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21 NOVEMBER 2018


Lee Haskins on Euro title shot, world ambitions and more

lee haskins ready for Euro title shot
lee haskins ready for Euro title shot

By Danny Winterbottom


Lee Haskins may be the most forgotten figure in British boxing. Talented, divisive, frustrating and cocksure in equal measure the 28-year-old Bristolian has found himself marooned on the fringes of the sport ever since his domineering victory in Prizefighter back in October last year.


The current incumbant of the British super flyweight title, Haskins has seen his profile slowly melt away with his appearances on our TV screens few and far between forcing him to take fights overseas to earn a living. He claims his rivals have been unwilling to step up and face him despite the opportunity to fight for the Lonsdale belt, and his inactivity has seen him fail to defend his crown for over two years.


“Nobody wants to fight me in Britain” said Haskins when speaking to this week.


“There have been no challenges for me domestically other than taking a step down, but this is a business and I want to start earning some decent money. I had a weeks’ notice for a fight in Morocco and I beat up their top guy in blistering heat and did 12 rounds easy. I entered Prizefighter as champion knowing I wouldn’t have any problems, it was an easy pay day.”


The last man to inflict a defeat on the highly touted Jamie McDonnell, Haskins has no intention of relinquishing the 8st 3lbs strap but is open to offers a division north at 8st 6lbs. A decision that paid dividends this week when it was announced that he will contest the vacant EBU bantamweight title against WBC number 7 Stephane Jamoye. Rival McDonnell relinquished the title rather than rematch the Belgian in his pursuit of world honours.


To add to his good news it was revealed this week that his promoters Chris and Jamie Sanigar had won the purse bids in Rome, beating off a rival bid from a Belgian promoter and giving Haskins that all important home advantage.


“I’ve known for about three or four weeks that I was going to be nominated. It’s wicked that my team have managed to win the purse bid, especially now there is a good chance the fight could be in Bristol because I haven’t boxed here in a few years. I have been ticking over in the gym and I’m raring to go. We are just waiting on the date and venue now.”


The Sanigar’s have long bemoaned the lack of a modern arena in the city and Haskin’s team have just 14 days to find a suitable venue with at least the capacity for 1,000 paying customers to break even on the promotion that will take place in the summer. A TV deal has yet to be put in place.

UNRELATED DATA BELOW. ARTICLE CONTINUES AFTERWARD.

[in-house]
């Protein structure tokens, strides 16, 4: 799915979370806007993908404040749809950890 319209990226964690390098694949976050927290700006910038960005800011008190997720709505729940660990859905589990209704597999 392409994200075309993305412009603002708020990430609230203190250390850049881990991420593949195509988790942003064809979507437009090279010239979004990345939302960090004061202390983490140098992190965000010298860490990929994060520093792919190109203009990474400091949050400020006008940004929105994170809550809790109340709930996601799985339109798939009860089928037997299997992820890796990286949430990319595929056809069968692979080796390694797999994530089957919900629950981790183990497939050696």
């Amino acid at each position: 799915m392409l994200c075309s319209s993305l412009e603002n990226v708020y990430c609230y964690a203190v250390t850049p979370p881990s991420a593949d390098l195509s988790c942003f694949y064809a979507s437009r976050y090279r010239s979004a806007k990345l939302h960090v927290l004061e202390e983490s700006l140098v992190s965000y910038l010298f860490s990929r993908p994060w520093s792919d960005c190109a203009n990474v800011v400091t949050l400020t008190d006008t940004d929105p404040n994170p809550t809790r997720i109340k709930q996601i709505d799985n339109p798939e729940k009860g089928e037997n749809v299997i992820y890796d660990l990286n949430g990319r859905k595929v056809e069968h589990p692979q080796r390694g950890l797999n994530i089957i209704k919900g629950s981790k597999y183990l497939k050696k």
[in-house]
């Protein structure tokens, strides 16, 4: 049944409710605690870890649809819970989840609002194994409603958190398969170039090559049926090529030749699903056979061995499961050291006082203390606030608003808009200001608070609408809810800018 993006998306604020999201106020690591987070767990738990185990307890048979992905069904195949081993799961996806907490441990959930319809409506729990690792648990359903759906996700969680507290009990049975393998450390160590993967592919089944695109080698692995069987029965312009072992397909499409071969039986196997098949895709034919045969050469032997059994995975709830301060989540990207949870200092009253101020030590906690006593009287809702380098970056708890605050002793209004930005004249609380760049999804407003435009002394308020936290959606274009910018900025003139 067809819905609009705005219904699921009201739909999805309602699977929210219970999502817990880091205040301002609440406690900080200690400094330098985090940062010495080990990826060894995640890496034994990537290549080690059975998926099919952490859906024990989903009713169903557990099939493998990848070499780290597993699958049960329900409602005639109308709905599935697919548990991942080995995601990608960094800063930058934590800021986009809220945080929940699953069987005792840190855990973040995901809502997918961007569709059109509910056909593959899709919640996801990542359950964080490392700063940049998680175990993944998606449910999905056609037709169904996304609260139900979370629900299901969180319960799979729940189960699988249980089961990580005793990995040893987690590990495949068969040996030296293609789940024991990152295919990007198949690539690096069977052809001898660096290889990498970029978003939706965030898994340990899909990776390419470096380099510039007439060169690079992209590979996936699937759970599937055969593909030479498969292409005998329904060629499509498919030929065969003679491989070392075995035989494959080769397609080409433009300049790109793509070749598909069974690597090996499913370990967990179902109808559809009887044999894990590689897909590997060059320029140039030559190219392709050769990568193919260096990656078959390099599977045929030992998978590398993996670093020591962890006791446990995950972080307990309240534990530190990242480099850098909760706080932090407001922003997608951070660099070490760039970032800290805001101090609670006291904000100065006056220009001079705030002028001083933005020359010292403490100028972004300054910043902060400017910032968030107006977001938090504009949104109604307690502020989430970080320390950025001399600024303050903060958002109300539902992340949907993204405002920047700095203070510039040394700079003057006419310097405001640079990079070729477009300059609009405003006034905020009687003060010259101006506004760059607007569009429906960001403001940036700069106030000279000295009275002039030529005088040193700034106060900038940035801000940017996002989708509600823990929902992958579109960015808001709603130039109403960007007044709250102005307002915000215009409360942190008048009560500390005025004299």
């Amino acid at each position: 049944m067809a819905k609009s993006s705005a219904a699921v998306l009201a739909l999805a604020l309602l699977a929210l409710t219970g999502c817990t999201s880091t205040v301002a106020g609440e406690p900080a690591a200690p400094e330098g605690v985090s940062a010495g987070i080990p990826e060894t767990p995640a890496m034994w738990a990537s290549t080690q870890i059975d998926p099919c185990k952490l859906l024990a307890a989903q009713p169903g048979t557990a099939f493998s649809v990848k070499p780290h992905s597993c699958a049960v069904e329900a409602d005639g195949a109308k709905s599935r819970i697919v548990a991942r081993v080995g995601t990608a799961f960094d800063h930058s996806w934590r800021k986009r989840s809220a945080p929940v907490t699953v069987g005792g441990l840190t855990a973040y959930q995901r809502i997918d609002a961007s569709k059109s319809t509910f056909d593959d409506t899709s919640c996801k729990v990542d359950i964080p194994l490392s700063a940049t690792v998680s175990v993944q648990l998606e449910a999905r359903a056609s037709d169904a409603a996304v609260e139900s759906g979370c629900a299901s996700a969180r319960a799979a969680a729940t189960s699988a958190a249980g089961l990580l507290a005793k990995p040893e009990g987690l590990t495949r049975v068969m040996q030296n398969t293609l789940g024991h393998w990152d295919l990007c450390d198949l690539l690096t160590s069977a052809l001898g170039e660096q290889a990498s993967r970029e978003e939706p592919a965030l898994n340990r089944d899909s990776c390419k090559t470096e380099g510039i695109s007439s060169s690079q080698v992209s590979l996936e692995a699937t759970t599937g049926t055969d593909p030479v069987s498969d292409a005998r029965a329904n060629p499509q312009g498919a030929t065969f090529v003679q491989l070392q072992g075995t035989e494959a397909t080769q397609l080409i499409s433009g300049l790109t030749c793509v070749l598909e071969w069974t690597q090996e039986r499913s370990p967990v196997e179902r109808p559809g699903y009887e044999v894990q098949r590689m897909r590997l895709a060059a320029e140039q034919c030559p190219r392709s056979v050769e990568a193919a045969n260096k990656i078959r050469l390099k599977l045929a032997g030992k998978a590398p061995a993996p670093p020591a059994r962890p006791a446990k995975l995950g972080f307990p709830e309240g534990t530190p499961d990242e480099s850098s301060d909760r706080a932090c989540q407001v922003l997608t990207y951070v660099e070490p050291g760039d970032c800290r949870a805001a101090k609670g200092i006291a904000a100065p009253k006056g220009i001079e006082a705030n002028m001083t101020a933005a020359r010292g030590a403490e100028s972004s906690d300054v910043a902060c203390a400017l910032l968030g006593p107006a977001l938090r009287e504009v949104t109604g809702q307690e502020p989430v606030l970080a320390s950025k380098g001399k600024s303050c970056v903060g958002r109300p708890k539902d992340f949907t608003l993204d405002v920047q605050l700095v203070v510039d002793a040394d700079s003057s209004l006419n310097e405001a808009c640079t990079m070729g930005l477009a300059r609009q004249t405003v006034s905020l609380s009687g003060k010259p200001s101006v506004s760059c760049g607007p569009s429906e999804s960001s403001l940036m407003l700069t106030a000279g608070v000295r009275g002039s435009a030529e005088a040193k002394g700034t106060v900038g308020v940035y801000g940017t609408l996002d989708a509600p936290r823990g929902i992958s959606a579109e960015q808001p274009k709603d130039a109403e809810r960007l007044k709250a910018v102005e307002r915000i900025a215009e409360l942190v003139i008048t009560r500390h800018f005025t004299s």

Having been out of the ring for over seven months at the time of speaking I wondered if ring rust would be a concern for Haskins, and if he has considered slotting in a tune up fight before his assault on Europe.


“I think I will just go straight into the Jamoye fight. I’m always in the gym keeping my weight down even when I haven’t had a fight coming up. With all the sparring I do I don’t really suffer from ring rust.”


Since his close loss to McDonnell late last year, 22-year-old Jamoye has lost to world ranked Leo Santa Cruz in Mexico and defeated three lower tier opponents, so comes into the contest on a decent run of form.


“I watched him when he lost to Jamie and to be honest I didn’t think too much of him” said Haskins. “He was nothing spectacular, pretty basic come forward type who is right up my alley. I let Chris and Jamie (Sanigar) do all the analysing, I just turn up and fight.”


Certainly Haskins style will be unlike anything the young Belgian has experienced before. His southpaw stance and tendency to “square up”; coupled with hurtful power in either hand can be a tricky blend to figure out.


“When he gets hit by me he will think twice about coming forward. He can train for me but once he steps in the ring he will realise it is a whole different proposition. Trust me I will beat him in style and he is getting knocked out. I will show everybody I’m the best bantamweight out there.”


Providing he comes out on top and claims the European title Haskins could find himself on the verge of a shot at the big time, something befitting of his “Playboy” moniker.


“I think with my style I could give anybody in the world problems. I’m ready to step up and challenge these top guys, I don’t mind going to their backyards to fight them, I just want fights.”


He added “We have tried for a rematch with McDonnell before but he didn’t want to know. It was a close fight the first time but if we fought again it would be a landslide for me. At the moment he has his world title eliminator and I’m fighting Jamoye but if he wins a world title we could have a big fight somewhere down the line.”


If Haskins is successful this summer he will become the first boxer from Bristol to win a European title at any weight, and will go a long way to convincing the television executives he is worth some much needed exposure.



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